Homelessness

Too often, when we are talking about the homelessness crisis, it is as if it is one issue—it isn’t.  There are multiple facets and diverse concerns that are all getting encapsulated under the one word, “homelessness.”  Top among these are housing/shelter; mental health services, substance use treatment and other social supports; and jobs and incomes.  Eugene’s response to the homelessness crisis has been diffuse.  Despite the fact that it is a top city priority, we persist in looking for band-aid solutions, and fail to invest in addressing root causes.

Confronting homelessness and helping those who are unhoused achieve stable housing is one of the greatest moral imperatives facing the City and our society right now.  We need to:

  1. Create a new department of community service.  When it comes to addressing the causes that make it difficult for residents to maintain stable housing, Eugene has effectively decided that it will follow and let other entities take the lead.  While the State and County have large roles in providing social services and public health to our community, as the largest city in the region, Eugene needs to be taking a much more proactive role in ensuring that we are creating just and effective support for everyone in our community.  We can’t continue to have our response to homelessness exist in the fringes of the City’s structure.  Our structures and budget need to reflect that this is just as much the City’s job as providing roads and libraries is.  I will advocate for structures and funding that closely match our urgent priorities as a City.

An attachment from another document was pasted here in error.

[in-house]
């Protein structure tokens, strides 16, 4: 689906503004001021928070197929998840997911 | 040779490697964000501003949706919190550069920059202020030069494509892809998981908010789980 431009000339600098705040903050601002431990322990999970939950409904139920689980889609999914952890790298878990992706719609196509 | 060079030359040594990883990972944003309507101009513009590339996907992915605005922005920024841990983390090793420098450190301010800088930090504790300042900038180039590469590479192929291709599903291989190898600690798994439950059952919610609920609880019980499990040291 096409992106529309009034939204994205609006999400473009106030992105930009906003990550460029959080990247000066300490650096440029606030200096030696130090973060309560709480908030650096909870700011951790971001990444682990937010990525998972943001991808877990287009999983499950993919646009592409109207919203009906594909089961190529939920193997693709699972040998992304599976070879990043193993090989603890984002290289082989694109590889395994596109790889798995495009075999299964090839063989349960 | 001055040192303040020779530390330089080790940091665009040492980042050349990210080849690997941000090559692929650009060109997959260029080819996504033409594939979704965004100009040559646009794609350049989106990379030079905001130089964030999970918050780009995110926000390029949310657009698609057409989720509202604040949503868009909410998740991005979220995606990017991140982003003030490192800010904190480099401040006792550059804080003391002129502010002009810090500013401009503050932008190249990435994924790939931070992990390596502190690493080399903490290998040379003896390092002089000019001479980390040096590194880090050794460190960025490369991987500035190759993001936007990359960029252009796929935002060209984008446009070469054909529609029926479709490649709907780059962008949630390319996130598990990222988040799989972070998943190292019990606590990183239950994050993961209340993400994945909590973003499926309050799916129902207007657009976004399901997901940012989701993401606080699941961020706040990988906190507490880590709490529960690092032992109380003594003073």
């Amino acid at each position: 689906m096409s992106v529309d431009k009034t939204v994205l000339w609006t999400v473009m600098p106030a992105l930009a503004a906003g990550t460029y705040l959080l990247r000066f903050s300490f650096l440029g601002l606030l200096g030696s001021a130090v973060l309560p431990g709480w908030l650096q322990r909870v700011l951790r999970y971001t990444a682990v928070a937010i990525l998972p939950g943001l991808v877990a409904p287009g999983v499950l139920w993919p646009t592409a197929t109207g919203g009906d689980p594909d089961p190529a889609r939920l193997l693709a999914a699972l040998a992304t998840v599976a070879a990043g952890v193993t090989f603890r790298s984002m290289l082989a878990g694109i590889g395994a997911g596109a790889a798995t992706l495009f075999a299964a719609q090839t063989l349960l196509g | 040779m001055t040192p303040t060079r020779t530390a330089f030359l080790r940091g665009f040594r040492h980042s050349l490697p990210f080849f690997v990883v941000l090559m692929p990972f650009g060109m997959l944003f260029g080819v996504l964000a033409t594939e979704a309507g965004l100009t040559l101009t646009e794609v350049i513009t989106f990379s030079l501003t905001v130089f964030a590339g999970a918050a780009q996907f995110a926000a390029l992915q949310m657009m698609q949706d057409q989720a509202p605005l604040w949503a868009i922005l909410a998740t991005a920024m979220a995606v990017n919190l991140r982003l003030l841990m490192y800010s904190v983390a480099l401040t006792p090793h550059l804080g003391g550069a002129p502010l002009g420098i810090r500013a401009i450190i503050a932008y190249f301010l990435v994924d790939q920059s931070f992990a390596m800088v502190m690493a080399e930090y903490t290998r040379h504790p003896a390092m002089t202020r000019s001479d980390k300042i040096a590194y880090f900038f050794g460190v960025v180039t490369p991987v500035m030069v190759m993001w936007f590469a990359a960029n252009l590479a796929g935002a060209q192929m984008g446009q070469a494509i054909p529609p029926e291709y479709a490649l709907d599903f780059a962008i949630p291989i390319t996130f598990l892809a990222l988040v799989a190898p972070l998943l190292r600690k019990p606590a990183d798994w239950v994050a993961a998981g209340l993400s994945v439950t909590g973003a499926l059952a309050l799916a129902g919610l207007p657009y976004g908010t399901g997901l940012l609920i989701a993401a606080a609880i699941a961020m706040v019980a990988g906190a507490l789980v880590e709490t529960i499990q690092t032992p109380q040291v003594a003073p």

2. Provide more immediate safe shelter, and address our City’s housing crisis.   It will take time to reform how we provide long-term housing in our city, and so in the meantime, we need to provide safe shelter, including actually creating the public shelter we set aside funding for in 2017, and expanding programs such as the car camping programs.  This will help the immediate suffering that our unhoused community members experience, but it is not, on its own, a solution. At the same time, we need to be removing barriers to creating permanent affordable housing and addressing our critical housing shortage so that more people in our community have housing options other than temporary shelters.  I will support the expansion of  safe shelter programs and long-term housing solutions.